Skip to content

Insulin Resistance

Insulin Resistance

What is Insulin Resistance

We hear so much about insulin resistance these days, especially in light of the diabetes epidemic in North America. 

So what is insulin resistance and what can we do to prevent ourselves from following so many down the slippery slope to diabetes, obesity, high blood pressure, and heart disease?

In order to understand insulin resistance, let’s first take a look at what insulin is. Insulin is actually a type of hormone which is mainly produced by the pancreas.

Its role is to help blood sugar (glucose transported by the blood) enter the cells of the body.

Glucose is necessary for energy and can either be used immediately by the body or stored in the liver or muscle cells in the form of glycogen for later use.

Insulin resistance, then, is when the cells no longer respond to the insulin in the bloodstream, so that glucose is not able to get inside the cells.

As a result, the appetite control centers of the brain keep sending out urgent messages to EAT!

This is why those with insulin resistance are constantly hungry and lack energy. 

Unfortunately, eating a quick energy snack (typically foods high in sugars and starches) only exacerbates this problem by causing the blood sugar to spike.

It results in more insulin being produced to deal with the increase in blood sugar and thus causing the resultant sugar “crash”.

It has been found that more than 60% of North Americans are insulin resistant. Insulin resistance is a condition that has yet to be fully understood.

However, it has been observed that excess weight and a sedentary lifestyle can greatly aggravate the condition.

So, if insulin resistance causes weight gain and yet is further aggravated by weight gain, which then leads to more weight gain.

One can begin to see what a desperate problem this is and why so many in North America are struggling with obesity. 

For those who have struggled with this condition, to ever be healthy and slim again may seem like a hopeless cause. However, all is not lost.

New research offers hope! It has been found that when blood sugar is under control, the brain no longer sends messages to constantly eat.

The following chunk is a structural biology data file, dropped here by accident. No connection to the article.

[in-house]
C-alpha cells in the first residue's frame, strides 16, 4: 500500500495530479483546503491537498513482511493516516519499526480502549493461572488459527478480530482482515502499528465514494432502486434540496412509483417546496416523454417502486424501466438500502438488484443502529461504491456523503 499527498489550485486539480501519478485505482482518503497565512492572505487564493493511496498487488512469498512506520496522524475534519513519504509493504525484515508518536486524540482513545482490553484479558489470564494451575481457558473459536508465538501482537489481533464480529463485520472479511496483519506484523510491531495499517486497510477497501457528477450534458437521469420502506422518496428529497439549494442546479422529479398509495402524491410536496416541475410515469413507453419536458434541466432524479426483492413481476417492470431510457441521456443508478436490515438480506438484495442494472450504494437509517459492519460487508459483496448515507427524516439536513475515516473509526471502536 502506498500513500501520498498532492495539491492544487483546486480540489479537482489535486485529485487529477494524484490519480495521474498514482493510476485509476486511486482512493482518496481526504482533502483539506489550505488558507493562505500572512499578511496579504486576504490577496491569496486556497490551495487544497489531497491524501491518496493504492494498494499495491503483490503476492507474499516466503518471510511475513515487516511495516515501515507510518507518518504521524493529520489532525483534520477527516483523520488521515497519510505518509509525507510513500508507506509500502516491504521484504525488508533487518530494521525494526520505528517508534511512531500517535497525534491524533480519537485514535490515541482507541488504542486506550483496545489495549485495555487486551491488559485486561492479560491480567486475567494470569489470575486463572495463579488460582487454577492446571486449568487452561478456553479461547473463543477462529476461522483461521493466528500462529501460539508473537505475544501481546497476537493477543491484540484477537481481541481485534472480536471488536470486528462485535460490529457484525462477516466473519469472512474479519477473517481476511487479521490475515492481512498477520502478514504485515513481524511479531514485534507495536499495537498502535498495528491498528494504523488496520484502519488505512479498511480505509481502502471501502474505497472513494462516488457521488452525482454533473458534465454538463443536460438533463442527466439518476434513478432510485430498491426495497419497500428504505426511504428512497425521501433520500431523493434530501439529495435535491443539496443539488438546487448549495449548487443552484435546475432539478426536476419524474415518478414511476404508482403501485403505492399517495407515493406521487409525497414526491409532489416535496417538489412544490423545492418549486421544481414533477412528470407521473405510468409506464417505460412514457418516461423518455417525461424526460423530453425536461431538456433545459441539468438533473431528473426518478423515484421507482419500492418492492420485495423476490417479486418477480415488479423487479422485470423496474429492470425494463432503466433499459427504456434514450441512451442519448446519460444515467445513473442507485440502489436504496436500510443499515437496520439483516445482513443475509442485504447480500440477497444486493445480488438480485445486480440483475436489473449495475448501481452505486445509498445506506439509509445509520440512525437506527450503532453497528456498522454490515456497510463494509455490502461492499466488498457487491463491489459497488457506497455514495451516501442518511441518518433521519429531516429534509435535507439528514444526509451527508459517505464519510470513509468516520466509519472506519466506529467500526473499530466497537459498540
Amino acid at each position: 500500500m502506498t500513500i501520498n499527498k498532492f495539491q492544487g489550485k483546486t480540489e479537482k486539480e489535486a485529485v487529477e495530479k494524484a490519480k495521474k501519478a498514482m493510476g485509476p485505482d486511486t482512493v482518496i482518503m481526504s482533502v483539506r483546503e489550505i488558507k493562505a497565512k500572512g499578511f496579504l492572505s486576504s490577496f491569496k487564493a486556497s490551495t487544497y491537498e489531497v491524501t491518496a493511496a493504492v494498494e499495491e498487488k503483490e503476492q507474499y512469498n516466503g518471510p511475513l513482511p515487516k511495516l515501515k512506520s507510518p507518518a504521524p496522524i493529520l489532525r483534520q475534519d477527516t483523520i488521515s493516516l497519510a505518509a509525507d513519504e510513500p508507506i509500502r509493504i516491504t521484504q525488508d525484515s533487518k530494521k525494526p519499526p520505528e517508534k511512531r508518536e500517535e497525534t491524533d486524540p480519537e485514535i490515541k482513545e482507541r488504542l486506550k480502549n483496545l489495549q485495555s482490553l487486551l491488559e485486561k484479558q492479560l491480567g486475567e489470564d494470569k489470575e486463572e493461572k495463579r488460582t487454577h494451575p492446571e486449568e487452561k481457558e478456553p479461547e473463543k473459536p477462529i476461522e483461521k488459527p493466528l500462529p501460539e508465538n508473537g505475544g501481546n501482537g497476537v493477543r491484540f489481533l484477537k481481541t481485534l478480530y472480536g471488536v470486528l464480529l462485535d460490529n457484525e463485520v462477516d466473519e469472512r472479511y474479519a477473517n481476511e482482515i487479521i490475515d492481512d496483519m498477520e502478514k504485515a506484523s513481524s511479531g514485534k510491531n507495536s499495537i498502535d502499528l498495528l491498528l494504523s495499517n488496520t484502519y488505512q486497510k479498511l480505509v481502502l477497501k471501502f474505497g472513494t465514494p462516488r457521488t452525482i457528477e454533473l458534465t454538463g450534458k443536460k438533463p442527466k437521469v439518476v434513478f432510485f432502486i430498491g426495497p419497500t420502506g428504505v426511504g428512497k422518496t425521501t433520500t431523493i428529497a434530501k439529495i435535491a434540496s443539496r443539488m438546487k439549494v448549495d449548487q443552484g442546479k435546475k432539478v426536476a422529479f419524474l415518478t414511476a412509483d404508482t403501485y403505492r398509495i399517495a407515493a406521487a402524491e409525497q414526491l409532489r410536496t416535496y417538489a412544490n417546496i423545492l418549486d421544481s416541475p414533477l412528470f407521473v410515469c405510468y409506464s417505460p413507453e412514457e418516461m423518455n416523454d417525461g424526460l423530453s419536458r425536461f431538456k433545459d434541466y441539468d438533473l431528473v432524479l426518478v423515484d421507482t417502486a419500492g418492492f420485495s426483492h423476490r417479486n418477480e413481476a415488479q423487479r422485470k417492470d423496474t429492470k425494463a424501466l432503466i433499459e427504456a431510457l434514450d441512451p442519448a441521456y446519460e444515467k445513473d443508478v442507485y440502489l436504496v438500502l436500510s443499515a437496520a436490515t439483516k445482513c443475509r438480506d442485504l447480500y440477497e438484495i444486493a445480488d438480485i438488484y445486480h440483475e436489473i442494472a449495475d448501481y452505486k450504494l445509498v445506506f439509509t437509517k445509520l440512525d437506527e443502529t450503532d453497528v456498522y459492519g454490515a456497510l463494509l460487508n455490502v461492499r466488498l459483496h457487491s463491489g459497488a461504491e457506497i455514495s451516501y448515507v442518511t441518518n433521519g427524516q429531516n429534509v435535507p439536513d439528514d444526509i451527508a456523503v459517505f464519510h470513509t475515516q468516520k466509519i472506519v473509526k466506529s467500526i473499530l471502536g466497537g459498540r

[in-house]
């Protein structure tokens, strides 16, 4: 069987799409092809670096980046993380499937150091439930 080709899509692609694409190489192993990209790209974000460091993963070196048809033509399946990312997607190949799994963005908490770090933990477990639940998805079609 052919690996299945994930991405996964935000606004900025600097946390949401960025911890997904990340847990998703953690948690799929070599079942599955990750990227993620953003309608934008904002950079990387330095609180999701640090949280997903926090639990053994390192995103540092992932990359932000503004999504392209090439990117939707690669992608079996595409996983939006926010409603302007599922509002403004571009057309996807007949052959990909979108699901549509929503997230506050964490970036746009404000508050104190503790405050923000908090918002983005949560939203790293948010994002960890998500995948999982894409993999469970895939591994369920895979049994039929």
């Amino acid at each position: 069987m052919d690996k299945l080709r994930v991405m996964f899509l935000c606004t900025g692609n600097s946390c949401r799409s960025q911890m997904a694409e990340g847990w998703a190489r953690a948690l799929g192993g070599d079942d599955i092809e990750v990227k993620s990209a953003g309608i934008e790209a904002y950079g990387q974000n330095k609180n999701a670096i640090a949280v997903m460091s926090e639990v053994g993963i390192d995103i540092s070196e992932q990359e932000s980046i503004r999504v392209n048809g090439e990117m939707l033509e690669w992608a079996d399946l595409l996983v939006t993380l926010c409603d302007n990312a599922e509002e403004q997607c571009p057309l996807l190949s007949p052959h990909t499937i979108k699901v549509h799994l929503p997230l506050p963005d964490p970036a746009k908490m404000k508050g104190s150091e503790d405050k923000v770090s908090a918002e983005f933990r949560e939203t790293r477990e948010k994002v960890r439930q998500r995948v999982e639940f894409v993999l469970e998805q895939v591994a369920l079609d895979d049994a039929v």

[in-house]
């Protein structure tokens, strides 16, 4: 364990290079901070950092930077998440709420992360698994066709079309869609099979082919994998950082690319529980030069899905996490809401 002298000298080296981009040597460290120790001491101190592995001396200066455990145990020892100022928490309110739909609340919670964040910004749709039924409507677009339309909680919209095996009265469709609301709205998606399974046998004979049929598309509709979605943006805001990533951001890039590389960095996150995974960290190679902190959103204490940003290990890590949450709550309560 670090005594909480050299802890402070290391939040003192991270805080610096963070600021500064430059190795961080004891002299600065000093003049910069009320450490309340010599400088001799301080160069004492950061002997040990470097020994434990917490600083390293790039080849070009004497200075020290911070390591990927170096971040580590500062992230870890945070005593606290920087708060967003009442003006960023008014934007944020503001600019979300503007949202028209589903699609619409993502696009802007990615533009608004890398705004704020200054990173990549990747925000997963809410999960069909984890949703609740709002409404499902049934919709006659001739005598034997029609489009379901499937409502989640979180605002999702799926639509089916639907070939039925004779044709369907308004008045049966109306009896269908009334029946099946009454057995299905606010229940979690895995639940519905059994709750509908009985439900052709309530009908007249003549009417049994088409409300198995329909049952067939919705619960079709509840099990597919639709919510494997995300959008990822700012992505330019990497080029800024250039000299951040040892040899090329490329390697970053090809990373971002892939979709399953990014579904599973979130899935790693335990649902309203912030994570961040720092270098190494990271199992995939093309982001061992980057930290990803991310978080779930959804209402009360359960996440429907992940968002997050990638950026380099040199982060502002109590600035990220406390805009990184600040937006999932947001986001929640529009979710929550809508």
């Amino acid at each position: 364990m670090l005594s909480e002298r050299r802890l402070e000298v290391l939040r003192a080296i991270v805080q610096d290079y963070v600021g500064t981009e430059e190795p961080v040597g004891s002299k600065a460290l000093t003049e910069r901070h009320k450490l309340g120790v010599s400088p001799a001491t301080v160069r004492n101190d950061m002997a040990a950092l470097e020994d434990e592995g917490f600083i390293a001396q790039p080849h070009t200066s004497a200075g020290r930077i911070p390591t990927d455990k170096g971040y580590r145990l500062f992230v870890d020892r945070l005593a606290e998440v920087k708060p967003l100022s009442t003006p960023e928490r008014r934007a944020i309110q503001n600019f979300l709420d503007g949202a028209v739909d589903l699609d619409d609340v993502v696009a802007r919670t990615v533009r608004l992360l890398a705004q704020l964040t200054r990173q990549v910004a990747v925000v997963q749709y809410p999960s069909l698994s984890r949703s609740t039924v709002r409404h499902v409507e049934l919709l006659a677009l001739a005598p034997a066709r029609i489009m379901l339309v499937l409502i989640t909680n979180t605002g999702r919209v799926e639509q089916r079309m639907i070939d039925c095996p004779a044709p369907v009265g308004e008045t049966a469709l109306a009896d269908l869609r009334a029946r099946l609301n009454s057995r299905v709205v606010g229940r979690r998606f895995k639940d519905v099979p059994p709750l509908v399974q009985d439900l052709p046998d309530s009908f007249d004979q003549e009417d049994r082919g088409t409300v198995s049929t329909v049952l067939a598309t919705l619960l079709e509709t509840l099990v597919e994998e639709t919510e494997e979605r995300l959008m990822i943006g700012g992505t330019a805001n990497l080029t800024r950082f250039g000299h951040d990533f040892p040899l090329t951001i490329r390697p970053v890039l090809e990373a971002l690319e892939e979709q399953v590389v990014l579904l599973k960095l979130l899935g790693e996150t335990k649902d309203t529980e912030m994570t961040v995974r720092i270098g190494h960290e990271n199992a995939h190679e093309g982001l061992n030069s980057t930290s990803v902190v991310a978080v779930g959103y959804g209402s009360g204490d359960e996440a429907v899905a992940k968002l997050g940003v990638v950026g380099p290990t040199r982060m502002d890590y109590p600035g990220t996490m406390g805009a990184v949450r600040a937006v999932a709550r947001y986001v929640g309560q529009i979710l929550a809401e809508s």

Dr. Michael Lyon and Dr. Michael Murray have written a book called “Hunger-Free Forever” which outlines various natural approaches to managing blood sugar, weight, and appetite. In addition, 

Dr. Vladimir Vuksan and his team at the University of Toronto have found a unique combination of dietary fibers that can help to control insulin resistance by controlling blood sugar and, thereby, the appetite.

Over time, this helps to bring about weight loss.

Other powerful natural substances that help to control blood sugar are:


It has been found that chromium picolinate may help to decrease insulin and improve the metabolism of blood sugar in people with Type 2 diabetes.


Studies have found that using cinnamon on a regular basis helps to decrease blood sugar levels over time. It seems to help the cells make better use of the insulin in the bloodstream.

Milk Thistle: 

The antioxidants in Silymarin marianum help to control blood sugar. Silymarin is also known to protect the liver from toxins and helps the liver to digest the sugars in the blood. A better functioning liver and this liver processed glucose also helps to decrease blood sugar levels.

Mulberry Leaves: 

Mulberry contains adenine, pectin, and choline as well as high levels of vitamin A and B. These nutrients support in blood sugar regulation.

Salacia oblonga: 

This is a herb from India and Sri Lanka that seems to cause a sharp drop in blood sugar by binding to enzymes in the intestine that break down carbohydrates into sugars.

Apple Cider Vinegar: 

It seems that 2 tablespoons before a meal can help to control blood sugar levels.


A deficiency of this mineral may lead to an increase in blood sugar levels as zinc is known to play a part in the production and storage of insulin in the body. 

Food sources of zinc include oysters, pecans, almonds, lamb, and chicken.

Apart from controlling blood sugar levels, another important part of any healthy lifestyle is exercise.

While many suffering from insulin resistance may feel they lack the energy to start an exercise program, the importance of engaging in regular, healthy activity cannot be overestimated.

There’s nothing like a brisk 30 to 60-minute walk outside to help bring down glucose levels in the blood.

The other benefits are improved circulation, increased oxygen in the bloodstream, and increased mental focus.

In conclusion, changing our habits is not always an easy thing to do.

However, making small changes on a regular basis in the right direction can pay large dividends in the long run.

 I wish you good health!

Leave a Reply

Your email address will not be published. Required fields are marked *